Under the new Rules for teaching the Law of God, in the absence of an Old-believers’ teacher of religion, the children of Old-believers were exempted from attending lessons conducted by a regular teacher. In addition, the Holy Synod on April 28, 1906 exempted the children of Old-believers from studying the Law of God, even in parochial schools [30]. This situation in schools which the children of Old-believers attended had exposed the reverse side of the abolition of the obligation to teach them the Law of God. At the 11th All-Russian Congress of 1910, representatives of the Brotherhood of the Cross drew attention to the fact that Old-believers’ teachers of religion, in most cases, were not present in schools. And this led to the situation where in almost all educational institutions the children of Old-believers had ceased learning the Law of God altogether [31]. The Brotherhood deemed this circumstance to be much more harmful than learning with a priest of the established religion. The Brotherhood urged the Council to appeal to the Imperial Duma with a legislative proposal aimed at introducing a regulation for compulsory learning of the Law of God for the children of Old-believers, but “on the condition that it be taught by Old-believers’ teachers of religion within designated schools” [32]. The Council submitted this amendment to the Ministry of Education. In 1911, the Holy Council of the Old-believers drew attention to the problem being encountered. According to the councillors, “having been exempted from heeding the Law of God when it is taught by teachers of religion from the New Orthodox Church, the children of Old-believers do not cover it at all, since Old-believers’ priests care little about this.” [33]. Based on the results of these appeals, the Ministry decided to oblige all the children of Old-believers to take the course of the Law of God without fail.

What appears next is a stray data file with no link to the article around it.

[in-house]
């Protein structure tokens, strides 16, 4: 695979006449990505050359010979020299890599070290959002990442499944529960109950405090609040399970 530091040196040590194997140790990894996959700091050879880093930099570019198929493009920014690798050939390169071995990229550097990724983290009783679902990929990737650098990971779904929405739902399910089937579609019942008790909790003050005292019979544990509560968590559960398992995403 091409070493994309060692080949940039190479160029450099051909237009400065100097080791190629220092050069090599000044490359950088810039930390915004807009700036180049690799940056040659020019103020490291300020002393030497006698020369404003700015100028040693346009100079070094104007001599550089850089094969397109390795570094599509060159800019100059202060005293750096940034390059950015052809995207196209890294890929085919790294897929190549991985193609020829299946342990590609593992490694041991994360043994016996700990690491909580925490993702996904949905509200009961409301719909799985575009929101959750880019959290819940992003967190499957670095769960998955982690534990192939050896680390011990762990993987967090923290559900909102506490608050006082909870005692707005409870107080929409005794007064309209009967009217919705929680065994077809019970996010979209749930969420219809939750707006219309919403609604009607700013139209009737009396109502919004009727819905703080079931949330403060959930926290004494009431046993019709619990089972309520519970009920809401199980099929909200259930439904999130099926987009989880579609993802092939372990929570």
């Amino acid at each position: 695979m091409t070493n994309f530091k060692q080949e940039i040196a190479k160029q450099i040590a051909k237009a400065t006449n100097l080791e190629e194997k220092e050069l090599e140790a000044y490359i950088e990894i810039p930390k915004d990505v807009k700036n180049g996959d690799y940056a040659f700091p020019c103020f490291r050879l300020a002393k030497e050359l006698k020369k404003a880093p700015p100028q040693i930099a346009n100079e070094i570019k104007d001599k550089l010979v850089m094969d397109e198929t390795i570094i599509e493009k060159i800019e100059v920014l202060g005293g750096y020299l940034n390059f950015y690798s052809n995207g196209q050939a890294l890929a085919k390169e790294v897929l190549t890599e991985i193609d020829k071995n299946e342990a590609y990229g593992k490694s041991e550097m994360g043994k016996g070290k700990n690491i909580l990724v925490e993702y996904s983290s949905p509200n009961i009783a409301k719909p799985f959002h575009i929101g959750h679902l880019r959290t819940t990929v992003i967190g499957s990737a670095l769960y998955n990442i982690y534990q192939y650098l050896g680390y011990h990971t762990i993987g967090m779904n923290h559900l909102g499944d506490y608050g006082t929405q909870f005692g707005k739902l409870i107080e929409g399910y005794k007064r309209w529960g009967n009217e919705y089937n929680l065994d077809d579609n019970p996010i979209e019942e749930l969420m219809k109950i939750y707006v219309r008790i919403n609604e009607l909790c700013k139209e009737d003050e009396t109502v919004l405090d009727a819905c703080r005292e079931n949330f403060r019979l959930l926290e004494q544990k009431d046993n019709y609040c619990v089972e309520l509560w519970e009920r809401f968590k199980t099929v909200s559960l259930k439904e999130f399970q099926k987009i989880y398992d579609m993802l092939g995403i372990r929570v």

The problem with the teaching of the Law of God being made compulsory is of particular importance in the period under review. In the early 20th century, the viability of teaching the Law of God in primary and secondary educational institutions was discussed in pedagogical circles and was a very relevant issue. Many times at various pedagogical and teachers’ congresses, in corporations, on the pages of printed media, an opinion was being espoused of the need to remove the Law of God from the teaching programs of public educational institutions. Amid these discussions, the conservative position of the Old-believers with regards to this issue is especially noticeable and obvious. According to the vast majority of Old-believers, the proper instruction of the Law of God is a hallmark of Old-believers’ educational institutions. This is an important indicator of the attitude of the Old-believers concerning this subject. At no church or public forum did a single representative of the Old-believers express their doubts regarding the study of the Law of God in educational institutions at all levels.